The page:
12. The liquid impermeable bootie according to claim 10, wherein the sole liner includes material selected from the group consisting of an inelastic, thermoplastic material, a fiber reinforced polymeric material and a nonthermoplastic material.

13. The liquid impermeable bootie according to claim 12, wherein the inelastic, thermoplastic material is selected from the group consisting of polypropylene, polyethylene, polyester, inelastic polyurethane, nylons and vinyl and the fiber reinforced polymeric material is selected from the group consisting of fibers of polyester, nylon, polypropylene, polyethylene, rayon, and cotton and the nonthermoplastic material is selected from the group consisting of reactive polyurethane, epoxy, styrene, butadiene, acrylics and vulcanized rubber.

14. A liquid impermeable bootie adapted to be incorporated into footwear structure, which comprises: an inner, upper liner that is air permeable, moisture vapor transmissive, oleophobic and liquid impermeable and includes a microporous membrane treated with an oleophobic fluoropolymer; and a sole liner that is air impermeable, moisture vapor impermeable and liquid impermeable, wherein the sole liner is selected from the group consisting of inelastic, thermoplastic material, fiber reinforced polymeric material and nonthermoplastic material, wherein the inner, upper liner is attached to the sole liner.

15. A liquid impermeable bootie adapted to be incorporated into footwear structure, which comprises: an inner, upper liner that is air permeable, moisture vapor transmissive, oleophobic and liquid impermeable and the inner, upper liner allows for air flow of at least 0.03 cubic centimeter per minute per square centimeter at a pressure of a 1.27 centimeter water column (0.05 cubic feet per minute per square foot at a pressure of a 0.5 inch water column) and the inner, upper liner allows for moisture vapor transmission of at least 500 grams per square meter (14.85 ounces per square yard) or more of water (H2O) vapor in a twenty-four (24) hour period and includes a microporous membrane; and a sole liner that is inelastic, air impermeable, moisture vapor impermeable and liquid impermeable and the sole liner allows for air flow of less than 0.03 cubic centimeter per minute per square centimeter at a pressure of a 1.27 centimeter water column (0.05 cubic feet per minute per square foot at a pressure of a 0.5 inch water column) and the sole liner allows for moisture vapor transmission of less than 500 grams per square meter (14.85 ounces per square yard) of water (H2O) vapor in a twenty-four (24) hour period and the sole liner is selected from the group consisting of inelastic, thermoplastic material, fiber reinforced polymeric material and nonthermoplastic material, wherein the inner, upper liner is attached to the sole liner.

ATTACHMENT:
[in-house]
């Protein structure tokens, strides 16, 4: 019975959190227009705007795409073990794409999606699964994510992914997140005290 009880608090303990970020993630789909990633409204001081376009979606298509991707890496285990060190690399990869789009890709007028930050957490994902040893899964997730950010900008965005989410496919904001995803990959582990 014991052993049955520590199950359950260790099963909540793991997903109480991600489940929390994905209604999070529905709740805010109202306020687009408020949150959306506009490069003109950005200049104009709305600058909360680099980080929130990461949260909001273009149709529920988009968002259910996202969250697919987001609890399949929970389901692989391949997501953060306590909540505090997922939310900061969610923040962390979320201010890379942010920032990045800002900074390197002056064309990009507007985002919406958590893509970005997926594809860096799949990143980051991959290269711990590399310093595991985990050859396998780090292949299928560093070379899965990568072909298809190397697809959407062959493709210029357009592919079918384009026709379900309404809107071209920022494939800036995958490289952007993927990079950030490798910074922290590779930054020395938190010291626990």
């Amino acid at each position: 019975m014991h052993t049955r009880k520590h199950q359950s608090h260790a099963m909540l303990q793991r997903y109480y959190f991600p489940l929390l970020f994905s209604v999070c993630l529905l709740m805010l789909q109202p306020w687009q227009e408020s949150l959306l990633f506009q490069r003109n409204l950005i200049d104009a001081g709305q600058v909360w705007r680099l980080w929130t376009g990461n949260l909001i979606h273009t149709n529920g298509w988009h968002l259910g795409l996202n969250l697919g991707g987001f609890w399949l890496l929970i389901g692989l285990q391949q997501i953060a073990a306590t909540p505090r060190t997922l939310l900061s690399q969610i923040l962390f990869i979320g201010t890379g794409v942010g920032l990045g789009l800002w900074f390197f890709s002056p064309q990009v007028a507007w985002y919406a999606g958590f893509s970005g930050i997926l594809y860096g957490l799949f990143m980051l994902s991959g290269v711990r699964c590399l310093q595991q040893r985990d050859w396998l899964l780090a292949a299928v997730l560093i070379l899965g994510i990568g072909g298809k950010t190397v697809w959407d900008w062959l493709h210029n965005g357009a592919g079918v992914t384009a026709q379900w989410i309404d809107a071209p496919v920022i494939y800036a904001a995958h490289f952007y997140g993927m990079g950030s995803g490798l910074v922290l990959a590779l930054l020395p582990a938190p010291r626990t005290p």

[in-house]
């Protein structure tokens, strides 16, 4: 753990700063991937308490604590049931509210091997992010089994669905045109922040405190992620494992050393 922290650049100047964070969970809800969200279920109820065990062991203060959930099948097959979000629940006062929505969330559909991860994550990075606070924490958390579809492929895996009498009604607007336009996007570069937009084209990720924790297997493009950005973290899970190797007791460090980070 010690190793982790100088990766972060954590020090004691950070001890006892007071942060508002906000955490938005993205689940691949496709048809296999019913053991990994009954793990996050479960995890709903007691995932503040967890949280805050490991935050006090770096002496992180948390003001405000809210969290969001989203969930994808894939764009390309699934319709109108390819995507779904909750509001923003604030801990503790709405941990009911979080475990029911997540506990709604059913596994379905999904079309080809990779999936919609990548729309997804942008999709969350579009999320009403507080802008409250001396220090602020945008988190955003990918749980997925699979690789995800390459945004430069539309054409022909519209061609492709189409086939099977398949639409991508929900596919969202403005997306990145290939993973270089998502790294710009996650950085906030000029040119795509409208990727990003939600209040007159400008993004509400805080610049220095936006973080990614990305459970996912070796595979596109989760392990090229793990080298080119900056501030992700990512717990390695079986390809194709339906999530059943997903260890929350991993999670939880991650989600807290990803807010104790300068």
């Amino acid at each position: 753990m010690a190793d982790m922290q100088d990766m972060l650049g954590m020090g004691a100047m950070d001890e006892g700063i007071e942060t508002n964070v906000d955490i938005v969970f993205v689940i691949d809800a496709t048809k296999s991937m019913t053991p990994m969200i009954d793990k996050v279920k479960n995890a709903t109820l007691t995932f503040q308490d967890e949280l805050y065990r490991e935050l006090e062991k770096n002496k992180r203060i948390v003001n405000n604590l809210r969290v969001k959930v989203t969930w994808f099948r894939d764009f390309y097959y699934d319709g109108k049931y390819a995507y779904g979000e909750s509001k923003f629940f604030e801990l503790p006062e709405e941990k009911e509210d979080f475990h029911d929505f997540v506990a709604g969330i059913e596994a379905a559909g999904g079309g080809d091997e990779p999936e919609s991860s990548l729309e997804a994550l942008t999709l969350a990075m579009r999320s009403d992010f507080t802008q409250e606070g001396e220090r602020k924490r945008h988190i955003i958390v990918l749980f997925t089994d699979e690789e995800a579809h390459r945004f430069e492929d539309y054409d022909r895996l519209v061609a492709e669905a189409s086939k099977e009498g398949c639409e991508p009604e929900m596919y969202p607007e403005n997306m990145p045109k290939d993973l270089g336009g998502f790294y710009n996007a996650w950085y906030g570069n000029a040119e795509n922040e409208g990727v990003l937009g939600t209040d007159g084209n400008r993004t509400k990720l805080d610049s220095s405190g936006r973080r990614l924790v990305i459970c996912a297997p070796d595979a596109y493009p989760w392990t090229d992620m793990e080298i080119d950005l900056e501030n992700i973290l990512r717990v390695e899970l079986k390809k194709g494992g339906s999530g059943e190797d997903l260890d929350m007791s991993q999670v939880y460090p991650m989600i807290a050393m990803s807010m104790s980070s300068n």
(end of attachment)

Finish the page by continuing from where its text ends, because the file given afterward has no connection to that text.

16. The liquid impermeable bootie according to claim 15, wherein the inner, upper liner includes a microporous membrane wherein the microporous membrane is chemically treated from the group consisting of a fluoropolymer, a polyurethane or a fluorinated urethane.

17. A process for producing a shoe construction comprising: providing a sole; providing an upper that together with the sole define a volume for receiving and protecting a wearer's foot against external elements; and securing a liquid impermeable bootie, having an inner, upper liner that is attached to a sole liner, within the shoe so that the inner, upper liner that is located underneath the upper and the sole liner is located inside the upper, wherein the inner, upper liner is moisture vapor transmissive, oleophobic and liquid impermeable and the sole liner is air impermeable, moisture vapor impermeable and liquid impermeable.

18. A process for producing a shoe construction comprising: providing a sole; providing an upper that together with the sole define a volume for receiving and protecting a wearer's foot against external elements; and securing a liquid impermeable bootie, having an inner, upper liner that is attached to a sole liner, within the shoe so that the inner, upper liner that is located underneath the upper and the sole liner is located inside the upper, wherein the inner, upper liner is air permeable, moisture vapor transmissive, oleophobic and liquid impermeable and the sole liner is air impermeable, moisture vapor impermeable and liquid impermeable.

19. The process for producing a shoe construction according to claim 18, further comprising: securing at least one layer of textile material either outside or inside the inner, upper liner; and securing at least one layer of textile material either outside or inside the sole liner.

20. The process for producing a shoe construction according to claim 18, wherein the inner, upper liner includes a microporous membrane and the sole liner is inelastic.

21. The process for producing a shoe construction according to claim 20, wherein the microporous membrane is chemically treated from the group consisting of a fluoropolymer, a polyurethane or a fluorinated urethane.

22. The process for producing a shoe construction according to claim 18, wherein the sole liner is selected from the group consisting of an inelastic, thermoplastic material, a fiber reinforced polymeric material and a nonthermoplastic material.